I find it somewhat disconcerting to think of God as “happy”, it seems almost disrespectful. Yet this is what Paul was thinking about God when writing 1 Timothy 1:11. I am grateful to John Piper for chapter 7 of his book God is Gospel (freely downloadable).
Some improved translations of 1 Timothy 1:11 could be “According to the gospel of the glory of the gladness of God” or “According to the gospel of the glory of the happy God“. That word “blessed” in the KJV/NKJV refers to happiness and gladness, not just some externally gifted thing, but a state of emotion and being.
God’s happiness is not contingent, but it is very real. Our happiness is contingent upon a right relationship and standing with Him, but it should also be real. My kids should learn from me that God is glad because I model that gladness, that God is happy because I am happy. This is a tall order! To be a happy-glad father is much more demanding for me than being a grouchy-rule-enforcing-fusser father. Happiness (as would be discernible by my children) is often a struggle, but then nothing about Christianity is easy in one sense. In another sense though it’s easy as pie — I have been gifted happiness. God doesn’t require of me what He doesn’t model in Himself. I need to copy Jesus both in an imitative love of my glad Father, and in cross carrying. Obedience is imitative and Christian obedience is founded on deep personal loyalty. Obedience is therefore relational, not a joyless process of chiselling laws into hard stone.
Themes often weave together, and in this case we are just nearing the end of an expository season in Deuteronomy and it is astonishing how often God commands the people to rejoice before Him, to be glad when feasting or offering, not to defile tithes and offerings by eating them in mourning or sadness (Deuteronomy 12:7; 12:12; 12:18; 16:11; 16:14; 26:11; 26:14; 27:7). For instance, in Deuteronomy 28:47-48 God explains to Israel that the covenant curses would come upon them precisely because they were not glad, not grateful and not joyful in the abundant blessings he gave. Their cranky, surly, complaining attitudes would be better suited to a captive slave… so God will arrange for them a more fitting setting — namely that of a captive slave. That “fierce ol’ God of the old testament”, the terrible and awful God of Sinai… loves a party, He loves feasting, He loves joy and gladness and happiness. Why? Anything else would be a slander on his character. The glad and happy God isn’t truly revealed in His glory by “the grumpy people of God”. That old devil Screwtape though, he would be well pleased with a cranky dad who dutifully catechizes his children in the ways of a hard and joyless grind called “Christianity”.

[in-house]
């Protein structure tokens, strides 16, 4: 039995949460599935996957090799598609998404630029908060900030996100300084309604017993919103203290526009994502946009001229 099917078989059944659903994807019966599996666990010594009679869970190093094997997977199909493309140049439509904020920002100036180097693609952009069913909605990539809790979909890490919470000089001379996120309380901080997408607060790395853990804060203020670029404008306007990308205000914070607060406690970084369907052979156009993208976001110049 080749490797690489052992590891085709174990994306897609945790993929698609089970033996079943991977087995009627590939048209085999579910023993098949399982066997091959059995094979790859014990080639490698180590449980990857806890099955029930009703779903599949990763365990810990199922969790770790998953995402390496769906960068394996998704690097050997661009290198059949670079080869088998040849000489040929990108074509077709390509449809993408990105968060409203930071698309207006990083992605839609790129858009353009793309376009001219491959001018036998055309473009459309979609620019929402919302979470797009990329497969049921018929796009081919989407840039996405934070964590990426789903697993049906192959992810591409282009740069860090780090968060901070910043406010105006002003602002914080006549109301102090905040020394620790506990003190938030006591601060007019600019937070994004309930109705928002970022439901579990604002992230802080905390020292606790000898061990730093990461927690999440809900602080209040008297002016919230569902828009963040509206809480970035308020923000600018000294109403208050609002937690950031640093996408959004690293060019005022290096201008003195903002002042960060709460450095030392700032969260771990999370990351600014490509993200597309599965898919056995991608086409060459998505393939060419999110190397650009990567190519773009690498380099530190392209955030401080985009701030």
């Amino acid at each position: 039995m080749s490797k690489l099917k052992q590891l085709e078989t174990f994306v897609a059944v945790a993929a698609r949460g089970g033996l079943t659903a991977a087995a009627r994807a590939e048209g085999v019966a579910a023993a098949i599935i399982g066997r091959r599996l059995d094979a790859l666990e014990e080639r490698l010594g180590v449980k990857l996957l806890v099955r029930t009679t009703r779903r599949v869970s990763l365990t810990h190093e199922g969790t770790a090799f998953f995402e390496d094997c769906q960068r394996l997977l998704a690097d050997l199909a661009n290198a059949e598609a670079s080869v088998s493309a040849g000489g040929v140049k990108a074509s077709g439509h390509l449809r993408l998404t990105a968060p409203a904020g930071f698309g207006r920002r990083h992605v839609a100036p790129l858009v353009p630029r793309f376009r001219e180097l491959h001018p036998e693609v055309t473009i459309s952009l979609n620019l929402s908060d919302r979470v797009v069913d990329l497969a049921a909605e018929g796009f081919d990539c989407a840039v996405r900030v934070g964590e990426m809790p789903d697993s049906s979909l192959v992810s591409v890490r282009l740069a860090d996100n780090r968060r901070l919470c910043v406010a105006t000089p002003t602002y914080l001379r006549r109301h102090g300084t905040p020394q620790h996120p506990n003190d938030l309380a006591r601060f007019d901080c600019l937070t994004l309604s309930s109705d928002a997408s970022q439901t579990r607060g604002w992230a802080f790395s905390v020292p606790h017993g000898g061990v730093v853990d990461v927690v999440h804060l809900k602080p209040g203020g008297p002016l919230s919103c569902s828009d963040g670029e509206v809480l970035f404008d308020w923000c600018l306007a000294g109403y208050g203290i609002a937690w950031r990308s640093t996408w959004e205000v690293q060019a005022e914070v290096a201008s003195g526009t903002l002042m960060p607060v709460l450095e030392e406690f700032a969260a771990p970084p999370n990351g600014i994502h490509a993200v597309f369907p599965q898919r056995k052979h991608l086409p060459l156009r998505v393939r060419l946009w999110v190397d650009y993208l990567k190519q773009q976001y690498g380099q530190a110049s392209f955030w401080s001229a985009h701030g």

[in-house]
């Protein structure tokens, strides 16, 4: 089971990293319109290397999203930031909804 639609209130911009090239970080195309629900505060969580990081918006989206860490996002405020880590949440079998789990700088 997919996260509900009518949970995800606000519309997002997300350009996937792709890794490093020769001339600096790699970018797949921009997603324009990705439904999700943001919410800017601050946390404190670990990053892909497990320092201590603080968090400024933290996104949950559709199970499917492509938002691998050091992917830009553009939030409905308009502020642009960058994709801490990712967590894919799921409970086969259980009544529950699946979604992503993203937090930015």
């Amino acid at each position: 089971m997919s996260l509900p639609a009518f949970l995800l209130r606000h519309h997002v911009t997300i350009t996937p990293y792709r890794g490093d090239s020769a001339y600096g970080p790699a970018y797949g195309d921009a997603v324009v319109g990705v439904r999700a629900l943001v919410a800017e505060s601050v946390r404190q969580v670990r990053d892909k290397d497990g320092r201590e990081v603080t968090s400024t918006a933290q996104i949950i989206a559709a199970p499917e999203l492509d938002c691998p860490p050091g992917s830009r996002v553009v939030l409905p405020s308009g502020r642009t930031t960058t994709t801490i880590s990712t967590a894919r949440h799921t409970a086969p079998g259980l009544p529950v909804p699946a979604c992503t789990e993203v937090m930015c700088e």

I am called to shepherd my children in gladness. It is godly to laugh, to joke, it is good to heartily sing songs, to feast, it is good to chuckle at funny bible stories, to dance about gleefully because of God’s great deliverances, to give thanks, to look for things to rejoice in. And yes we do these things together in small measure, but we need to do it a whole lot more!